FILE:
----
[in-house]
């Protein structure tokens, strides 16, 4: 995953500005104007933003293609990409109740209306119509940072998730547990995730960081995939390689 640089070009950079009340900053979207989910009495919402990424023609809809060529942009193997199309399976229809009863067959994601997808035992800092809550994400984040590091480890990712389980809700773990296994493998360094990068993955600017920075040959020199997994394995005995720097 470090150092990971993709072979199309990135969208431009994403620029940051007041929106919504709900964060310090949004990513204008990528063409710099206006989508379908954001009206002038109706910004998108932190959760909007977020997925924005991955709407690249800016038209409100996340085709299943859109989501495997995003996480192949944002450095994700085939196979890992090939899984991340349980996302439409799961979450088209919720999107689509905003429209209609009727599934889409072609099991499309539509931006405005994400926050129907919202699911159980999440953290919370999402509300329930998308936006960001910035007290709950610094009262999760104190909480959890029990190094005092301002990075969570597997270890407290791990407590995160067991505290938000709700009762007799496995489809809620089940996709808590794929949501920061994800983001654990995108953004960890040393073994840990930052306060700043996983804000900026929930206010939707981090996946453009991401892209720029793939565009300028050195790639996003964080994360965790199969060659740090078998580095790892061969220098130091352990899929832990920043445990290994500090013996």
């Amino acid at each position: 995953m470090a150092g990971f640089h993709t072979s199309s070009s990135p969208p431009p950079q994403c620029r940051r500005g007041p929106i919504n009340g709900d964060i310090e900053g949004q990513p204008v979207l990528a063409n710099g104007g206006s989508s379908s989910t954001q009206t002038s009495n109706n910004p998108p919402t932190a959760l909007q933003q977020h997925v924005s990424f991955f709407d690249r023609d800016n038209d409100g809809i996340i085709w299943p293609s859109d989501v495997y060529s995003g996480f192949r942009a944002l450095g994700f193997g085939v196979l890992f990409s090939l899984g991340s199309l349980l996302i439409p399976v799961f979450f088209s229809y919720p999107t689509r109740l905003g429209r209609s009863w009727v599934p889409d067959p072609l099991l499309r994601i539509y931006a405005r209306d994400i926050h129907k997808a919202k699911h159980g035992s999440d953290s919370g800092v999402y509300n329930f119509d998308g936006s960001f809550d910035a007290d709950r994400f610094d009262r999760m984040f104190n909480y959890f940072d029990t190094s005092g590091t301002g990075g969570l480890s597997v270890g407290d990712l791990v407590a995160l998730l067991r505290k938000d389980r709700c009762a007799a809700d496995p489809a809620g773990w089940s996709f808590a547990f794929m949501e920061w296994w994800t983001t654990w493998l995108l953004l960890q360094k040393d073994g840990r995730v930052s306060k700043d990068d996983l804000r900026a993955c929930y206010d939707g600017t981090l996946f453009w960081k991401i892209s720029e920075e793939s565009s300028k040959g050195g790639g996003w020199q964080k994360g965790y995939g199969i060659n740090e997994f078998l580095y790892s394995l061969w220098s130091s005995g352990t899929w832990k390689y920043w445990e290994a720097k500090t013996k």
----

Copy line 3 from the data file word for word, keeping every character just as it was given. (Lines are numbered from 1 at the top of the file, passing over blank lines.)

């Amino acid at each position: 995953m470090a150092g990971f640089h993709t072979s199309s070009s990135p969208p431009p950079q994403c620029r940051r500005g007041p929106i919504n009340g709900d964060i310090e900053g949004q990513p204008v979207l990528a063409n710099g104007g206006s989508s379908s989910t954001q009206t002038s009495n109706n910004p998108p919402t932190a959760l909007q933003q977020h997925v924005s990424f991955f709407d690249r023609d800016n038209d409100g809809i996340i085709w299943p293609s859109d989501v495997y060529s995003g996480f192949r942009a944002l450095g994700f193997g085939v196979l890992f990409s090939l899984g991340s199309l349980l996302i439409p399976v799961f979450f088209s229809y919720p999107t689509r109740l905003g429209r209609s009863w009727v599934p889409d067959p072609l099991l499309r994601i539509y931006a405005r209306d994400i926050h129907k997808a919202k699911h159980g035992s999440d953290s919370g800092v999402y509300n329930f119509d998308g936006s960001f809550d910035a007290d709950r994400f610094d009262r999760m984040f104190n909480y959890f940072d029990t190094s005092g590091t301002g990075g969570l480890s597997v270890g407290d990712l791990v407590a995160l998730l067991r505290k938000d389980r709700c009762a007799a809700d496995p489809a809620g773990w089940s996709f808590a547990f794929m949501e920061w296994w994800t983001t654990w493998l995108l953004l960890q360094k040393d073994g840990r995730v930052s306060k700043d990068d996983l804000r900026a993955c929930y206010d939707g600017t981090l996946f453009w960081k991401i892209s720029e920075e793939s565009s300028k040959g050195g790639g996003w020199q964080k994360g965790y995939g199969i060659n740090e997994f078998l580095y790892s394995l061969w220098s130091s005995g352990t899929w832990k390689y920043w445990e290994a720097k500090t013996k």